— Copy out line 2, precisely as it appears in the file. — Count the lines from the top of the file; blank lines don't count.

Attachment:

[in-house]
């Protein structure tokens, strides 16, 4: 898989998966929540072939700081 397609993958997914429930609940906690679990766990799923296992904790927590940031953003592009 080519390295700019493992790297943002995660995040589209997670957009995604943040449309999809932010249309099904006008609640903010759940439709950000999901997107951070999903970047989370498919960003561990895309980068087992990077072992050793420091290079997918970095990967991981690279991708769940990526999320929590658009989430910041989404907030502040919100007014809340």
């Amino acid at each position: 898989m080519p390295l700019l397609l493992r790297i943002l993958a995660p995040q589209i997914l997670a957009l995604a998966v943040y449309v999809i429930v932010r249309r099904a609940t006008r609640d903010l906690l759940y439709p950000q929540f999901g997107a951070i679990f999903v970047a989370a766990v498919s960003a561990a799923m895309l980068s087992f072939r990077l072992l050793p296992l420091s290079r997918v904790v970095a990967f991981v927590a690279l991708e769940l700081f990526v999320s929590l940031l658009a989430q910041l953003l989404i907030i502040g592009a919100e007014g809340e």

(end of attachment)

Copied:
């Protein structure tokens, strides 16, 4: 898989998966929540072939700081 397609993958997914429930609940906690679990766990799923296992904790927590940031953003592009 080519390295700019493992790297943002995660995040589209997670957009995604943040449309999809932010249309099904006008609640903010759940439709950000999901997107951070999903970047989370498919960003561990895309980068087992990077072992050793420091290079997918970095990967991981690279991708769940990526999320929590658009989430910041989404907030502040919100007014809340």